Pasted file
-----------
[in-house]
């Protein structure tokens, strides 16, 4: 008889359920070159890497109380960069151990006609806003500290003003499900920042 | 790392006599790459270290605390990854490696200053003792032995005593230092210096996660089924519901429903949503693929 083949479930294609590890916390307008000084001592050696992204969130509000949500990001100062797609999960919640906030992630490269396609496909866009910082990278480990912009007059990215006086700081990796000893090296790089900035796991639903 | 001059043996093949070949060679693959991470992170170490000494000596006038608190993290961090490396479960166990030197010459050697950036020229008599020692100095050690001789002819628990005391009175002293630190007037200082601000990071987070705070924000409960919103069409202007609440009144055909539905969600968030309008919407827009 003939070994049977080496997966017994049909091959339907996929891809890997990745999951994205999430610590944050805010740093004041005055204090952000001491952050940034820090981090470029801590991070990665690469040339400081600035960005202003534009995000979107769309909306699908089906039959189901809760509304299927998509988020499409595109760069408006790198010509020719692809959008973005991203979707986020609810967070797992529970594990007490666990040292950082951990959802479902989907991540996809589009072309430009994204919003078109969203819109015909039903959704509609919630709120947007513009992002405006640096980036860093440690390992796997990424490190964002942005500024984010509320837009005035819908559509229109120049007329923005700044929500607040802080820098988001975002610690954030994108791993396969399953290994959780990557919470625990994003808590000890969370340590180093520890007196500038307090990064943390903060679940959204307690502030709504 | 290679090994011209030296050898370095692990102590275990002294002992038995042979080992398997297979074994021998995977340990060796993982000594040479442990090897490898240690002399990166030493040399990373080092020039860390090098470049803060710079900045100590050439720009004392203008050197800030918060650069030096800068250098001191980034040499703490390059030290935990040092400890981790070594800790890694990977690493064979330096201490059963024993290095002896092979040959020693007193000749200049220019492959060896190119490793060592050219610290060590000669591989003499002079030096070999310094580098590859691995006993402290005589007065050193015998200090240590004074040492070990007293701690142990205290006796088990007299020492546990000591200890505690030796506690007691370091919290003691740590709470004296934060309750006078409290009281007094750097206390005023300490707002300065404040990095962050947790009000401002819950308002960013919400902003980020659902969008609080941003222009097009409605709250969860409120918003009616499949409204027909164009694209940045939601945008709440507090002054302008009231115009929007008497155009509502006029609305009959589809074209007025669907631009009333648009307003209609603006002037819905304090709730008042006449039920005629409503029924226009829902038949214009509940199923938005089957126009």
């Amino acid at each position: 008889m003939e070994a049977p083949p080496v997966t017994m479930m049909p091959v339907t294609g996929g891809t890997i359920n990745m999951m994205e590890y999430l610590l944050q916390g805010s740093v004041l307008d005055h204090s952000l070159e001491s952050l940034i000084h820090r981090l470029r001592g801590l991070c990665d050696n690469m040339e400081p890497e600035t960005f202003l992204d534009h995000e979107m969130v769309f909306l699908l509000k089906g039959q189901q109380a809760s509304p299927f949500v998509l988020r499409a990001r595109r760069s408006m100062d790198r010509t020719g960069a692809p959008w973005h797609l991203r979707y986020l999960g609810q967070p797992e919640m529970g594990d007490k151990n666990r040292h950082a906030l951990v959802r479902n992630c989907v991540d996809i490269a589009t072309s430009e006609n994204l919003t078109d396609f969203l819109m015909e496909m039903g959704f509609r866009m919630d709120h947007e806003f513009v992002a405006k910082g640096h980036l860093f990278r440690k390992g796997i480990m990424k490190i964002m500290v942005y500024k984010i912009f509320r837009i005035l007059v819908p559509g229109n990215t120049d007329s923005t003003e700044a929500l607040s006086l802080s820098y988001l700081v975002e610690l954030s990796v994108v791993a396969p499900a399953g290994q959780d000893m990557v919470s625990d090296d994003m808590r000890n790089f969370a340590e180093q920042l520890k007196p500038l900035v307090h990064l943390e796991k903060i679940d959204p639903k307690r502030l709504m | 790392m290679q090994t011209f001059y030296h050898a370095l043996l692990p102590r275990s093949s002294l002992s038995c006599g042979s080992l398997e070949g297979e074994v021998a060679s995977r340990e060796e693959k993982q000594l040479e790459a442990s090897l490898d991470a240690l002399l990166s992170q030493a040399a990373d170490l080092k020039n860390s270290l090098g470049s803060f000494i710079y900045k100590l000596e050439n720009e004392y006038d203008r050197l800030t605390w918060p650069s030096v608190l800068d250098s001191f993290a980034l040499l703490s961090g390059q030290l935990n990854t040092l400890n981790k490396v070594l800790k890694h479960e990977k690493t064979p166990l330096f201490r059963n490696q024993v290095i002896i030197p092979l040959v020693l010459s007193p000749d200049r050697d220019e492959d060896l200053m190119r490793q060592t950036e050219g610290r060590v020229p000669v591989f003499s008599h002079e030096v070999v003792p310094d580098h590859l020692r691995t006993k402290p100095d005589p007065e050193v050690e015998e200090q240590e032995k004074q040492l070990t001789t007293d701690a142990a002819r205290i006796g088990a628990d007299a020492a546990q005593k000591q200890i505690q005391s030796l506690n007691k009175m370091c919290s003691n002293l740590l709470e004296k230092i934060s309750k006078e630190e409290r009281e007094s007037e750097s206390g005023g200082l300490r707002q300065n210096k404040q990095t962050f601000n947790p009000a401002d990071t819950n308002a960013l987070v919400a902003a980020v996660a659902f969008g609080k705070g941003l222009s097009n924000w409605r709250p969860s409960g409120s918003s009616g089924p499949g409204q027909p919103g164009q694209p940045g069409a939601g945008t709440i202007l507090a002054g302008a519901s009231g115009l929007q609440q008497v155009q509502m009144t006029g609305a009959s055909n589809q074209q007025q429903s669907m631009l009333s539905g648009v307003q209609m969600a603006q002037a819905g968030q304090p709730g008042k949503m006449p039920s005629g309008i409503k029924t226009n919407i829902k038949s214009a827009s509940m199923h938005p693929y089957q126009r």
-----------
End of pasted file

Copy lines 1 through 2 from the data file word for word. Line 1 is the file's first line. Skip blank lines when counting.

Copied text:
[in-house]
């Protein structure tokens, strides 16, 4: 008889359920070159890497109380960069151990006609806003500290003003499900920042 | 790392006599790459270290605390990854490696200053003792032995005593230092210096996660089924519901429903949503693929 083949479930294609590890916390307008000084001592050696992204969130509000949500990001100062797609999960919640906030992630490269396609496909866009910082990278480990912009007059990215006086700081990796000893090296790089900035796991639903 | 001059043996093949070949060679693959991470992170170490000494000596006038608190993290961090490396479960166990030197010459050697950036020229008599020692100095050690001789002819628990005391009175002293630190007037200082601000990071987070705070924000409960919103069409202007609440009144055909539905969600968030309008919407827009 003939070994049977080496997966017994049909091959339907996929891809890997990745999951994205999430610590944050805010740093004041005055204090952000001491952050940034820090981090470029801590991070990665690469040339400081600035960005202003534009995000979107769309909306699908089906039959189901809760509304299927998509988020499409595109760069408006790198010509020719692809959008973005991203979707986020609810967070797992529970594990007490666990040292950082951990959802479902989907991540996809589009072309430009994204919003078109969203819109015909039903959704509609919630709120947007513009992002405006640096980036860093440690390992796997990424490190964002942005500024984010509320837009005035819908559509229109120049007329923005700044929500607040802080820098988001975002610690954030994108791993396969399953290994959780990557919470625990994003808590000890969370340590180093520890007196500038307090990064943390903060679940959204307690502030709504 | 290679090994011209030296050898370095692990102590275990002294002992038995042979080992398997297979074994021998995977340990060796993982000594040479442990090897490898240690002399990166030493040399990373080092020039860390090098470049803060710079900045100590050439720009004392203008050197800030918060650069030096800068250098001191980034040499703490390059030290935990040092400890981790070594800790890694990977690493064979330096201490059963024993290095002896092979040959020693007193000749200049220019492959060896190119490793060592050219610290060590000669591989003499002079030096070999310094580098590859691995006993402290005589007065050193015998200090240590004074040492070990007293701690142990205290006796088990007299020492546990000591200890505690030796506690007691370091919290003691740590709470004296934060309750006078409290009281007094750097206390005023300490707002300065404040990095962050947790009000401002819950308002960013919400902003980020659902969008609080941003222009097009409605709250969860409120918003009616499949409204027909164009694209940045939601945008709440507090002054302008009231115009929007008497155009509502006029609305009959589809074209007025669907631009009333648009307003209609603006002037819905304090709730008042006449039920005629409503029924226009829902038949214009509940199923938005089957126009």